I remember early on when Eric and I used to have disagreements and major blow-outs. He thought abruptly leaving the house during an argument was totally acceptable. For him, it was a great way great way to manage his anger and refrain from saying something really hurtful ...so he thought. While his intentions appeared to be pure and logical, he didn't understand how it stirred up feelings of abandonment and actually showcased his lack of ability to control his anger. Hence, once we got to know each other more through counseling, he vowed to never do that again. Even now, when we have a disagreement, he may take some time alone and go to another room, but no longer will he just up and leave me.
Also, I used to get so mad if he didn't do something that he said he was going to do…no matter how big or small the task. However, through self-reflection and counseling as well, I realized that was really a trigger for me because my biological father (who was never a part of my life) would always do the same thing. It was as if my "dad" would make promises just to break them and in turn, break my heart. Hence, when Eric would do it, I often lashed out on him without even knowing the true root of my frustration. Now, I'm much more cognizant of it and try to be more mindful of how I react towards him.
By acknowledging things like this and being self-aware, you're better able to identify and manage certain triggers that you may not have been aware of previously. You're less likely to "major in the minor" because you're no longer allowing small things to turn into big arguments…which in turn, can result in a more peaceful, healthier, and happier marriage.
3. Counseling can serve as an unbiased mediator.
I remember when we first got married, neither one of us really knew how to handle confrontation. We knew how to communicate but we didn't always know how to communicate effectively. Eric has his way of dealing with things and I had my way, but those methods often clashed. Nevertheless, we had to learn how to talk to each other.
We've had to learn how to "fight fair" and what it means to fight harder for each other than against each other.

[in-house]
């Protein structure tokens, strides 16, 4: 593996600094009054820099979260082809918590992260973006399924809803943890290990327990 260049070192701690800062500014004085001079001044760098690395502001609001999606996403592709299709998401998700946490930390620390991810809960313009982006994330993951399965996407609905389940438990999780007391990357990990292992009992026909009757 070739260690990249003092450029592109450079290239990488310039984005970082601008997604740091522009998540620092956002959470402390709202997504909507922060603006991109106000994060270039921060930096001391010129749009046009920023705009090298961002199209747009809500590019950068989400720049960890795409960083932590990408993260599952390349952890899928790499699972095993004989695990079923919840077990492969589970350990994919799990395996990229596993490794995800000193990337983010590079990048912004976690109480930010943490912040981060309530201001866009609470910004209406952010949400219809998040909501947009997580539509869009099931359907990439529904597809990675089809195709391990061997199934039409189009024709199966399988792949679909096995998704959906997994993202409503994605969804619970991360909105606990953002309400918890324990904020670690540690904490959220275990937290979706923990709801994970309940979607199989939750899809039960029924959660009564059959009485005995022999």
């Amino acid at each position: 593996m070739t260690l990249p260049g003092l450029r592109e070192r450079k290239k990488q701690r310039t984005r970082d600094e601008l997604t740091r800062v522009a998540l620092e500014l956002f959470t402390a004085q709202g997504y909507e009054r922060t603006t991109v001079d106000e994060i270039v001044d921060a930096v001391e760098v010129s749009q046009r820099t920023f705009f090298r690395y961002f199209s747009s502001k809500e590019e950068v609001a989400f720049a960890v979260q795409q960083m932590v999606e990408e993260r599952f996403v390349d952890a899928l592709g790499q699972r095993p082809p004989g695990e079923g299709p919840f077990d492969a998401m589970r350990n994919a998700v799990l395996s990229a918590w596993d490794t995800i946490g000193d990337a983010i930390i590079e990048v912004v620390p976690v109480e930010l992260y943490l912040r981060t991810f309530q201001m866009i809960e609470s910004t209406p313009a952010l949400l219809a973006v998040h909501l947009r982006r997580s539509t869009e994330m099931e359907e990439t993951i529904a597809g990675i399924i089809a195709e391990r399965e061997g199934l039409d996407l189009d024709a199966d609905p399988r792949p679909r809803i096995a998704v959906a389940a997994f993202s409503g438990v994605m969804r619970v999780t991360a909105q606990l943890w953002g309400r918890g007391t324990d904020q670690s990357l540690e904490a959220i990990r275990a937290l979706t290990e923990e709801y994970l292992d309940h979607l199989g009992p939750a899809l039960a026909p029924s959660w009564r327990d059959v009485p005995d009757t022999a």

For example, we have embraced the idea that hitting below the belt with our words is unacceptable and something we will strive to avoid. Now, do we get it right all the time? Absolutely not, but I can honestly say that as we approach year eleven, we've come a long way compared to our first year.
Bringing in an unbiased, outside, trusted opinion can help calm the waters, as well as provide a different perspective and possible resolution that may not otherwise would have been considered.
4. Counseling is another form of self-care.
As women, we often fill up our calendars and schedules with things for everybody else, but then we forget about ourselves. Counseling can simply be another way to ensure we make time for our own self-care.
If you've ever received a physical massage, then you know just how great they feel. For me, counseling is similar because instead of getting a physical massage, it's like I'm getting a mental massage. Plus, you get to talk and share whatever you're thinking and feeling with someone other than your spouse (something I'm sure my spouse appreciates because I can talk a lot) and without feeling like you're going to be judged.
Counseling has truly been an eye-opening and healing experience for me personally, and I hope it's helped to make me an even better wife.